IHL Approves USM’s New Center for Optoelectronic Materials and Devices

August 27, 2018

Anthony Benasco, a 3rd-year doctoral student in Polymer Science and Engineering, works in the new Center for Optoelectronic Materials and Devices at USM. (Photo by Kelly Dunn)

The University of Southern Mississippi (USM) is proud to announce the establishment of the Center for Optoelectronic Materials and Devices, to be housed within the School of Polymer Science and Engineering. The Mississippi Institutions of Higher Learning approved USM’s plans for the center on April 19.

The center will feature advanced instrumentation to conduct pure and applied research in emerging areas of soft matter optoelectronics, lead important research that drives the creation of knowledge, and improve various products and technologies used in fields like energy, biomedical, and environmental sciences.

 

Optoelectronics is the technology of electronic devices that interact with light or other “invisible” forms of radiation. The center will initiate and promote collaborative research to enable advancements in the design, synthesis, and control of complex materials systems and associated technologies. These include applications such as infrared photodetectors, wearable health monitoring platforms, flexible solar cells, and devices that could sense contaminants in the ocean from oil spills, or in agricultural runoff. Many of the materials currently undergoing research could one day improve a person’s quality of life.

 

Dr. Sarah Morgan, associate director and professor at the School of Polymer Science and Engineering will serves as director. Before the center was officially named, Morgan said the school started acquiring specialized instrumentation like a thin-film device fabrication facility with processing glovebox, thermal evaporator, electron beam, RF and DC magnetron sputtering and a ten-meter X-ray scattering system with small angle and wide angle capabilities for morphology analysis.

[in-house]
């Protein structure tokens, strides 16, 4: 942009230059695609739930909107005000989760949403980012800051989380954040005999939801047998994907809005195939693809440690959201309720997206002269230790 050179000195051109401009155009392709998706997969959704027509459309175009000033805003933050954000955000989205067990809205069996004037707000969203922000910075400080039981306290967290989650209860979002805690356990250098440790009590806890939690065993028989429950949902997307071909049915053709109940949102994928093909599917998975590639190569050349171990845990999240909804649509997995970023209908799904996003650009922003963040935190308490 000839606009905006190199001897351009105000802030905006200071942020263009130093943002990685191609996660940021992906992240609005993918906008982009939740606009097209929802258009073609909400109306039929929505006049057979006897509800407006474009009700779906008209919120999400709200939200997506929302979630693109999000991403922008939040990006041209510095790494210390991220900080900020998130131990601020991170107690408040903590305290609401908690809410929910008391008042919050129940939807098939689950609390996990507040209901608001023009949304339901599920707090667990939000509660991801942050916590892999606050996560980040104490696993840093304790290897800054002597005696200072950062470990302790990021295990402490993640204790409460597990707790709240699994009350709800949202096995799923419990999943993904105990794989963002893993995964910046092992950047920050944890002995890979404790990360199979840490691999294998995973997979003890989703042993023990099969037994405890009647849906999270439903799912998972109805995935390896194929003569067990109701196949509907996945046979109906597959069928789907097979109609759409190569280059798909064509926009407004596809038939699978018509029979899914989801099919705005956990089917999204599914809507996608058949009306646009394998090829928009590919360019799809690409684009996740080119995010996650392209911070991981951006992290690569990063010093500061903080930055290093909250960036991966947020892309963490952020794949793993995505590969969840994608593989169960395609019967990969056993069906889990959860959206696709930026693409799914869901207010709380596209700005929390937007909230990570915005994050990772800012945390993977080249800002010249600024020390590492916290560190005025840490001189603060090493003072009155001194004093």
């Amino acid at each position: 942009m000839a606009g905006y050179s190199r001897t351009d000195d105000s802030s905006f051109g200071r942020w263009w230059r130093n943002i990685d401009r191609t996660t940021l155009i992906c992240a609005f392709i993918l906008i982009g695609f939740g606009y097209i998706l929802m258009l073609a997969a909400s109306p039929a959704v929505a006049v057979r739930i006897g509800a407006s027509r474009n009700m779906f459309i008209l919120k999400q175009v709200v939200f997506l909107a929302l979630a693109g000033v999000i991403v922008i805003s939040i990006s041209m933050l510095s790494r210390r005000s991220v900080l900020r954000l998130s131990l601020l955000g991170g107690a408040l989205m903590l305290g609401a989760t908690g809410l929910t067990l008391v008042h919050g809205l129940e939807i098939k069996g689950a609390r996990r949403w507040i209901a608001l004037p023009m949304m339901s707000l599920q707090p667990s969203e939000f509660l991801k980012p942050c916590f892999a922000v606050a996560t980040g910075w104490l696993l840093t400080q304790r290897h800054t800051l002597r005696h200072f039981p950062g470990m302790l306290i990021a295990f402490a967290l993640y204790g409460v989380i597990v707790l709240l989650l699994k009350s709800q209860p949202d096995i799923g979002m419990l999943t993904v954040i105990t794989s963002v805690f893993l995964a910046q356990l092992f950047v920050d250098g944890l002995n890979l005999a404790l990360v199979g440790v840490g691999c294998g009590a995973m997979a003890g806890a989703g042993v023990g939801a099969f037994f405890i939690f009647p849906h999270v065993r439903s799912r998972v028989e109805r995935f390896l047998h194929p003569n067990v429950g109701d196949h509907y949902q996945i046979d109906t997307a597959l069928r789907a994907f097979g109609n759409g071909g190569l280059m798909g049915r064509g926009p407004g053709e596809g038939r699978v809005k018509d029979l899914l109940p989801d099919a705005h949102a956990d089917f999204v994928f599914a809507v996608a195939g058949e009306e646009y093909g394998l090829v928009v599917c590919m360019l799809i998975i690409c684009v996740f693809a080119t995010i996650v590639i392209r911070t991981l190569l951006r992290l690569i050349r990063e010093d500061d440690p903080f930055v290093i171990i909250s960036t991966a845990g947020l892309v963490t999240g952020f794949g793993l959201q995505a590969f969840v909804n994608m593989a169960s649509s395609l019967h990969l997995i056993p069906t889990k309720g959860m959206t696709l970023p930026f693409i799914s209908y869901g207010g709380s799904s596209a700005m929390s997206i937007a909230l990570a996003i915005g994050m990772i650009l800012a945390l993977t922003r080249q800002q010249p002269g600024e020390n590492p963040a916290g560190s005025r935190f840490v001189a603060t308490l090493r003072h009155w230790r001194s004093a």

The center currently benefits from more than $5 million in external research funding from Department of Defense, Department of Energy and National Science Foundation grants and over $3 million in new, state-of-the-art instrumentation.

 

“This is a premiere facility for organic optoelectronic materials research in the Southeast,” Morgan said. “The Center will enable collaborative research across the state, in disciplines including polymer science and engineering, chemistry, biological sciences, and marine sciences. We have attracted a number of new, highly qualified, research-active faculty to the program, and we are hoping to bring in additional top scientists through the Center.”

 

The school’s new faculty members have expertise in optoelectronic materials and come to Mississippi from highly prestigious National Laboratory and university post-doctoral fellowships, including Stanford, University of California at Santa Barbara, Sandia National Laboratories, and the Adolphe Merkle Institute in Switzerland. One of them is Dr. Jason Azoulay, assistant professor of polymer science and engineering, who was awarded the Nokia-Bell Labs Innovation second place award in 2017. Other new faculty members include Drs. Xiaodan Gu and Yoan Simon.

 

“Organic semiconductors have witnessed a dramatic increase in recent decades, with impressive demonstrations of new functionality, devices, and commercial applications. The centers technical focus will be to advance the integration of optical, electronic, spin, magnetic, quantum and interrelated properties in these materials for next generation devices and systems.” said Azoulay, who is also the center’s associate director and provides technical leadership.

 

The center is still developing. The school has housed much of the center’s instrumentation for the past couple of years and it expected to acquire more in the future. It could also provide research opportunities to other institutions in the state.